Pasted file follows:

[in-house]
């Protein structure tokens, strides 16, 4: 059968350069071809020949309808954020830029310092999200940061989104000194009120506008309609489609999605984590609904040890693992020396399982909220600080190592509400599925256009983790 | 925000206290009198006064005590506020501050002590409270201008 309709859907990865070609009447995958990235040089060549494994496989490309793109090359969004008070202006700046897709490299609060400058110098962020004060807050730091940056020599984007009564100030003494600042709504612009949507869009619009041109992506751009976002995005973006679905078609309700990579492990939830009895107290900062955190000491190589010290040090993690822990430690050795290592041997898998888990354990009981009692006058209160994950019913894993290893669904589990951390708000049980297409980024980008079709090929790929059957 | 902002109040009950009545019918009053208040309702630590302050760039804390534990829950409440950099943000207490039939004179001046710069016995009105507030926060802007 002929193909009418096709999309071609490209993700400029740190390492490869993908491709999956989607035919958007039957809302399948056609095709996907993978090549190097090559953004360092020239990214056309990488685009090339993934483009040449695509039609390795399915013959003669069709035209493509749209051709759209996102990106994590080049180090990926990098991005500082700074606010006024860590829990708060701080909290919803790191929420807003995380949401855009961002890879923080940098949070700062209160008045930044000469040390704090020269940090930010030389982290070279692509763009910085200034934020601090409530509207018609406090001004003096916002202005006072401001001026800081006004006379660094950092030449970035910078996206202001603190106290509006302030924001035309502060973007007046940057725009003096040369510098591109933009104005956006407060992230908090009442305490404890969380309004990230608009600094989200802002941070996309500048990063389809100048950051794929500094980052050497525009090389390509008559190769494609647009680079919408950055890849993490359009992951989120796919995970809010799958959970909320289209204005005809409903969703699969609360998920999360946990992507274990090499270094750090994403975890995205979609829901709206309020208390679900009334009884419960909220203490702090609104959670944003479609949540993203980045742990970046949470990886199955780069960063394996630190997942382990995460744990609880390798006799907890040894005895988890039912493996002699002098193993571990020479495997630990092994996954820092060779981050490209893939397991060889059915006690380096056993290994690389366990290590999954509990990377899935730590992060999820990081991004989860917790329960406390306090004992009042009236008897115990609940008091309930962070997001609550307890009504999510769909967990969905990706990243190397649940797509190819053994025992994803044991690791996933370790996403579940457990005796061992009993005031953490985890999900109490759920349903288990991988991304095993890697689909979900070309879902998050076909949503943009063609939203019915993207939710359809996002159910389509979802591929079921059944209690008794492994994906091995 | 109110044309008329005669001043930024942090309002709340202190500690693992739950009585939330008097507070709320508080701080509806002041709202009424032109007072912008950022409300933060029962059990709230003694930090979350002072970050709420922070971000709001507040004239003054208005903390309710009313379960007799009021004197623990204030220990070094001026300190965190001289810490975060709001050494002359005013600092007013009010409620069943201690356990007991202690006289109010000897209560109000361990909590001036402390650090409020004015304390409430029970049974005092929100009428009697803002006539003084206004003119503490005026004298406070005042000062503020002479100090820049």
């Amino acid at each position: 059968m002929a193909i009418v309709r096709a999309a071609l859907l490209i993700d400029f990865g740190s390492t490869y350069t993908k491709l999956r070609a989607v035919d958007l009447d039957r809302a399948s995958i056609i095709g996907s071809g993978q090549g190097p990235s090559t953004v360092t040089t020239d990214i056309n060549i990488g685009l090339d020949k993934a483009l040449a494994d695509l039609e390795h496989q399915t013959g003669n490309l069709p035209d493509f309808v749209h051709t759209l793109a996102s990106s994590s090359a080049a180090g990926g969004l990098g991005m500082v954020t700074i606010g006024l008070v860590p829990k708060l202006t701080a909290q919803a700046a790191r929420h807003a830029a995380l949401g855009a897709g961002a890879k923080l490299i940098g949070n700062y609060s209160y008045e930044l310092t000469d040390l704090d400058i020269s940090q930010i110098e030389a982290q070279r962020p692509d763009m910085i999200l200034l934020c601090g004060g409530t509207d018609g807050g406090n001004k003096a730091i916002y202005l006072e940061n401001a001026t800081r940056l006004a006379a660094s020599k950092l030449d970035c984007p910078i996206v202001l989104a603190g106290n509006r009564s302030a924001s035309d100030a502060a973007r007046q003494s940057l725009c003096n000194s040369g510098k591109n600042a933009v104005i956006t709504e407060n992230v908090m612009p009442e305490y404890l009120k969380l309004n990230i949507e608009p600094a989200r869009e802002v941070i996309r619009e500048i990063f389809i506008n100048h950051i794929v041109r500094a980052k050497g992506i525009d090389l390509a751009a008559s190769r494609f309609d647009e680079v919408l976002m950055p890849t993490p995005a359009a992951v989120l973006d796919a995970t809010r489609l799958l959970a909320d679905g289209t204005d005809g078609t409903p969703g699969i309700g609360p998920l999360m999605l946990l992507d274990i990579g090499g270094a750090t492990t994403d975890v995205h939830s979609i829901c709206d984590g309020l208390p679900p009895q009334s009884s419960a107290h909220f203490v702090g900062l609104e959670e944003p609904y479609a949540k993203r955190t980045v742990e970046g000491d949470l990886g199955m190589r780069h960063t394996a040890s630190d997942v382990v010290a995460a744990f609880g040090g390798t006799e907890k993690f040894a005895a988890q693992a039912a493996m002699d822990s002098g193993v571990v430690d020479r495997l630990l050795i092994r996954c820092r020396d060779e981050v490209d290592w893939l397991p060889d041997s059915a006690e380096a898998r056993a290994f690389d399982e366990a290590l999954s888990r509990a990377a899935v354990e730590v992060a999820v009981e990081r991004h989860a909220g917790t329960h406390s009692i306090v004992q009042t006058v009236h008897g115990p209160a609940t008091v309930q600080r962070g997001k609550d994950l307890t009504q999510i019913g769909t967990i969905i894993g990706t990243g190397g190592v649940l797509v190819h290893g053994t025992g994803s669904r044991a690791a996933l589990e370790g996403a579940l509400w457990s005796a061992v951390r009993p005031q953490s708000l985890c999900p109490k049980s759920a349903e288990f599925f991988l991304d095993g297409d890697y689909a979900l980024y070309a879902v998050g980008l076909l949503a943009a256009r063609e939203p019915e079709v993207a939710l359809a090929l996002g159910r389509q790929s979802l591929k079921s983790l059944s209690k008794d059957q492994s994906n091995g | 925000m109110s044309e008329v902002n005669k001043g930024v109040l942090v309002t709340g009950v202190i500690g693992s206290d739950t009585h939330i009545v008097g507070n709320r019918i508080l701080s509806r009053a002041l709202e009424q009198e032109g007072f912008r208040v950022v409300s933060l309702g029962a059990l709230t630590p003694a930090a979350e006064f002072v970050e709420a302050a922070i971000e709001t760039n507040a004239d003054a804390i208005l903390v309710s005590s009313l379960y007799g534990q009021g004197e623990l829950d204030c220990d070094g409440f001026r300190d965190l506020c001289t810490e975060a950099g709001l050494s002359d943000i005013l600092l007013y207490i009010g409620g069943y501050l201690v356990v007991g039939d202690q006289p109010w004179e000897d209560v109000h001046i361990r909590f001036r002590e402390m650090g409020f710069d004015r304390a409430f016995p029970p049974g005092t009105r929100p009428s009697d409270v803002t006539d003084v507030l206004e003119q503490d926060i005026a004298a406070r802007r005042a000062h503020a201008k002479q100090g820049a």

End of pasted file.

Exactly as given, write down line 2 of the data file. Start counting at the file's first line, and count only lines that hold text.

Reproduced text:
């Protein structure tokens, strides 16, 4: 059968350069071809020949309808954020830029310092999200940061989104000194009120506008309609489609999605984590609904040890693992020396399982909220600080190592509400599925256009983790 | 925000206290009198006064005590506020501050002590409270201008 309709859907990865070609009447995958990235040089060549494994496989490309793109090359969004008070202006700046897709490299609060400058110098962020004060807050730091940056020599984007009564100030003494600042709504612009949507869009619009041109992506751009976002995005973006679905078609309700990579492990939830009895107290900062955190000491190589010290040090993690822990430690050795290592041997898998888990354990009981009692006058209160994950019913894993290893669904589990951390708000049980297409980024980008079709090929790929059957 | 902002109040009950009545019918009053208040309702630590302050760039804390534990829950409440950099943000207490039939004179001046710069016995009105507030926060802007 002929193909009418096709999309071609490209993700400029740190390492490869993908491709999956989607035919958007039957809302399948056609095709996907993978090549190097090559953004360092020239990214056309990488685009090339993934483009040449695509039609390795399915013959003669069709035209493509749209051709759209996102990106994590080049180090990926990098991005500082700074606010006024860590829990708060701080909290919803790191929420807003995380949401855009961002890879923080940098949070700062209160008045930044000469040390704090020269940090930010030389982290070279692509763009910085200034934020601090409530509207018609406090001004003096916002202005006072401001001026800081006004006379660094950092030449970035910078996206202001603190106290509006302030924001035309502060973007007046940057725009003096040369510098591109933009104005956006407060992230908090009442305490404890969380309004990230608009600094989200802002941070996309500048990063389809100048950051794929500094980052050497525009090389390509008559190769494609647009680079919408950055890849993490359009992951989120796919995970809010799958959970909320289209204005005809409903969703699969609360998920999360946990992507274990090499270094750090994403975890995205979609829901709206309020208390679900009334009884419960909220203490702090609104959670944003479609949540993203980045742990970046949470990886199955780069960063394996630190997942382990995460744990609880390798006799907890040894005895988890039912493996002699002098193993571990020479495997630990092994996954820092060779981050490209893939397991060889059915006690380096056993290994690389366990290590999954509990990377899935730590992060999820990081991004989860917790329960406390306090004992009042009236008897115990609940008091309930962070997001609550307890009504999510769909967990969905990706990243190397649940797509190819053994025992994803044991690791996933370790996403579940457990005796061992009993005031953490985890999900109490759920349903288990991988991304095993890697689909979900070309879902998050076909949503943009063609939203019915993207939710359809996002159910389509979802591929079921059944209690008794492994994906091995 | 109110044309008329005669001043930024942090309002709340202190500690693992739950009585939330008097507070709320508080701080509806002041709202009424032109007072912008950022409300933060029962059990709230003694930090979350002072970050709420922070971000709001507040004239003054208005903390309710009313379960007799009021004197623990204030220990070094001026300190965190001289810490975060709001050494002359005013600092007013009010409620069943201690356990007991202690006289109010000897209560109000361990909590001036402390650090409020004015304390409430029970049974005092929100009428009697803002006539003084206004003119503490005026004298406070005042000062503020002479100090820049």